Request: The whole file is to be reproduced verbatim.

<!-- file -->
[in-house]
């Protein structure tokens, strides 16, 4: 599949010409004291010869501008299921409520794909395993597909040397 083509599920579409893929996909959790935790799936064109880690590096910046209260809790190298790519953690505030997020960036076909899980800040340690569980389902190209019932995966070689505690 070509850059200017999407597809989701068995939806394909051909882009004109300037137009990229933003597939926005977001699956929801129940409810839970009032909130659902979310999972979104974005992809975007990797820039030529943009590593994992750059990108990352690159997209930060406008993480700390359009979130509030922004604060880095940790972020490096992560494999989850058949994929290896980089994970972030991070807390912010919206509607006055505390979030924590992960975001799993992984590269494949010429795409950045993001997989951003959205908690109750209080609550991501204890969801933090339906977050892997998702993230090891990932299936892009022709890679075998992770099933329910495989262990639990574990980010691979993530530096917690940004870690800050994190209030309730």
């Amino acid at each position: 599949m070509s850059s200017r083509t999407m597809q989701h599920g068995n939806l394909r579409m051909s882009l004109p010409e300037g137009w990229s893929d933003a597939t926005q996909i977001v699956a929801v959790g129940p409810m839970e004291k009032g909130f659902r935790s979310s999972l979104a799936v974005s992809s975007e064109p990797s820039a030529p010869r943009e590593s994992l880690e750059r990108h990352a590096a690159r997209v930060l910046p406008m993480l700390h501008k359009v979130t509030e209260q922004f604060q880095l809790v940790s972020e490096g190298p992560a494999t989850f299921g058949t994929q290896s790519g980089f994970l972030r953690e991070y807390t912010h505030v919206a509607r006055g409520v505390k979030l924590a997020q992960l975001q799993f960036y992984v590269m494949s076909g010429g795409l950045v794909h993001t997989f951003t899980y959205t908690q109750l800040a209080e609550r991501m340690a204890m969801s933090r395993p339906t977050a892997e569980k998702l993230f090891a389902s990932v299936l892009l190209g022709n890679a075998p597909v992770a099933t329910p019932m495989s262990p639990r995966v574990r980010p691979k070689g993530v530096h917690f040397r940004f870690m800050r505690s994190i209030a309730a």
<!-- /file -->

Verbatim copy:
[in-house]
């Protein structure tokens, strides 16, 4: 599949010409004291010869501008299921409520794909395993597909040397 083509599920579409893929996909959790935790799936064109880690590096910046209260809790190298790519953690505030997020960036076909899980800040340690569980389902190209019932995966070689505690 070509850059200017999407597809989701068995939806394909051909882009004109300037137009990229933003597939926005977001699956929801129940409810839970009032909130659902979310999972979104974005992809975007990797820039030529943009590593994992750059990108990352690159997209930060406008993480700390359009979130509030922004604060880095940790972020490096992560494999989850058949994929290896980089994970972030991070807390912010919206509607006055505390979030924590992960975001799993992984590269494949010429795409950045993001997989951003959205908690109750209080609550991501204890969801933090339906977050892997998702993230090891990932299936892009022709890679075998992770099933329910495989262990639990574990980010691979993530530096917690940004870690800050994190209030309730």
């Amino acid at each position: 599949m070509s850059s200017r083509t999407m597809q989701h599920g068995n939806l394909r579409m051909s882009l004109p010409e300037g137009w990229s893929d933003a597939t926005q996909i977001v699956a929801v959790g129940p409810m839970e004291k009032g909130f659902r935790s979310s999972l979104a799936v974005s992809s975007e064109p990797s820039a030529p010869r943009e590593s994992l880690e750059r990108h990352a590096a690159r997209v930060l910046p406008m993480l700390h501008k359009v979130t509030e209260q922004f604060q880095l809790v940790s972020e490096g190298p992560a494999t989850f299921g058949t994929q290896s790519g980089f994970l972030r953690e991070y807390t912010h505030v919206a509607r006055g409520v505390k979030l924590a997020q992960l975001q799993f960036y992984v590269m494949s076909g010429g795409l950045v794909h993001t997989f951003t899980y959205t908690q109750l800040a209080e609550r991501m340690a204890m969801s933090r395993p339906t977050a892997e569980k998702l993230f090891a389902s990932v299936l892009l190209g022709n890679a075998p597909v992770a099933t329910p019932m495989s262990p639990r995966v574990r980010p691979k070689g993530v530096h917690f040397r940004f870690m800050r505690s994190i209030a309730a």